Super Fuzz (Poliziotto superpiù) [DVD]
Director : Sergio Corbucci
Screenplay : Sabatino Ciuffini and Sergio Corbucci
MPAA Rating : PG
Year of Release : 1980
Stars : Terence Hill (Dave Speed), Ernest Borgnine (Willy Dunlop), Joanne Dru (Rosy Labouche), Marc Lawrence (Torpedo), Julie Gordon (Evelyn), Lee Sandman (McEnroy), Sal Borgese (Paradise Alley), Woody Woodbury (NASA Major), Herb Goldstein (Silvius)
Since the 1950s, the economic and artistic intersection of American and various European film industries has produced a number of important coproductions that have become lasting and influential classics of world cinema, including Jean-Luc Godard’s Contempt (1963), Michelangelo Antonioni’s Blowup (1966), and Bernardo Bertolucci’s Last Tango in Paris (1972) and The Last Emperor (1987). It has also produced films like Sergio Corbucci’s Italian-Spanish-U.S. coproduction Super Fuzz (a.k.a., Super Snooper), which is a sort of classic in its own right, at least to those who grew up with HBO in the early 1980s and saw this cornball movie on regular rotation.
In fact, before proceeding further, I will have to admit that my critical faculties are somewhat compromised in that I was one of those kids who saw Super Fuzz over and over again, usually in isolated fragments whenever I turned on the TV. Therefore, like other cherished cult relics of the early ’80s cable era like The Beastmaster (1982), The Pirate Movie (1982), and Grease 2 (1982), which are all arguably bad movies in descending order of defensibility, Super Fuzz tends to short-circuit my critical acumen, rendering it virtually useless through an onslaught of whimsical nostalgia. Part of my brain informs me that, without doubt, Super Fuzz is an almost embarrassingly bad movie; but, another part--the part that hasn’t ever stopped being a 9-year-old--sighs in geeky delight at its absurdity.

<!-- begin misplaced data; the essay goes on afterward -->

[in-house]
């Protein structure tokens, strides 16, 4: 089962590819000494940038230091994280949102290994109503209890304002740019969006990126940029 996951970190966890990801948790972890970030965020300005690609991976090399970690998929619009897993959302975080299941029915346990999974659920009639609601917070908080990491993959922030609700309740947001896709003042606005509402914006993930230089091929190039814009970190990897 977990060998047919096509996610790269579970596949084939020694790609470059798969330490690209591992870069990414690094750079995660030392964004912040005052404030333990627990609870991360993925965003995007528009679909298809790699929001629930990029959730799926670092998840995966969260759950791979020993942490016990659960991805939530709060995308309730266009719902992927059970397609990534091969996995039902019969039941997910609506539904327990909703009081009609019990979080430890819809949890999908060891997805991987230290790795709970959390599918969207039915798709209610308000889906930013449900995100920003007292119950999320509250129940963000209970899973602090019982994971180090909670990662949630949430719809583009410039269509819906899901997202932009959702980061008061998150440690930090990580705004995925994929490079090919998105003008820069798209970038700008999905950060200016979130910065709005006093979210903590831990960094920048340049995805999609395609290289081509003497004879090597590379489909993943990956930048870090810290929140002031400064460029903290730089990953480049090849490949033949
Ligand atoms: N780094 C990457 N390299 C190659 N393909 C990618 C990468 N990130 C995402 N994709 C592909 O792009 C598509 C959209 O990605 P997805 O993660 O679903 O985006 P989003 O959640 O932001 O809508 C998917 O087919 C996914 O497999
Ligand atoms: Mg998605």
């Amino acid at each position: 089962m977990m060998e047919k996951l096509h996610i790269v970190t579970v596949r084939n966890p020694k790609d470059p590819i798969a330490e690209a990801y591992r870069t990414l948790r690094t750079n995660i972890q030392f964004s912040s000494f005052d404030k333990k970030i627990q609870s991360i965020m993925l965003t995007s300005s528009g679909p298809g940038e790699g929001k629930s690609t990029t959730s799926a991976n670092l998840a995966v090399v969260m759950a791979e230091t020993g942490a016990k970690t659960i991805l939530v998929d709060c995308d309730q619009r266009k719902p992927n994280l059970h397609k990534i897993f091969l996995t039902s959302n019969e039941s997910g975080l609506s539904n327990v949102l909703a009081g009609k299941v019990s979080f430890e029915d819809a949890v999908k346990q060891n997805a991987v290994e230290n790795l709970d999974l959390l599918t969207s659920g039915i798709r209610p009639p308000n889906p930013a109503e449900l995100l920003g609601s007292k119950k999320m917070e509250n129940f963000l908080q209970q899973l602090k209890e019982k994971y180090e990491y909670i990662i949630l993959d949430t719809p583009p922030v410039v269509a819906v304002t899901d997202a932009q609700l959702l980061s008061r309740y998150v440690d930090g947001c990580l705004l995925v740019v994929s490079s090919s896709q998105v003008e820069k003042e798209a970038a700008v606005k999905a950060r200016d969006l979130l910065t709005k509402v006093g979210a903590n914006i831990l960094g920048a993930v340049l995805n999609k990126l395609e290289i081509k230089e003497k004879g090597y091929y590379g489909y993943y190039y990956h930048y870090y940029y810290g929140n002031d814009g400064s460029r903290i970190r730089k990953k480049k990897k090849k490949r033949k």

Super Fuzz tells the story of Dave Speed (Terence Hill), a bright-eyed rookie cop in Miami who is caught in atomic fallout from a NASA experiment and develops superpowers that are defined only in terms of what the screenplay needs him to do at any given moment. Hence, he can run as fast a car, float in the air, fall out of a 20-story window and survive, see through walls, move objects with his mind, make people disappear, catch bullets in his mouth, breathe underwater, and, in one of the movie’s most egregiously silly moments, converse with fish. The only problem with Dave’s powers is that they disappear whenever he sees the color red, which it takes him nearly the entire movie to figure out.
Dave is partnered with Willy Dunlop (Ernest Borgnine, clearly slumming), a lovably loud-mouthed blowhard who is constantly berating Dave for claiming to have superpowers. The required romantic interest is supplied by Willy’s niece, Evelyn (Julie Gordon), and the villain comes in the form of a counterfeit money-running gangster named Torpedo (Marc Lawrence, who looks at bit like George Burns if he sold his soul to the devil). There is also an old-fashioned Hollywood diva named Rosy Labouche (Joanne Dru) who is in cahoots with Torpedo and with whom Willy is utterly smitten.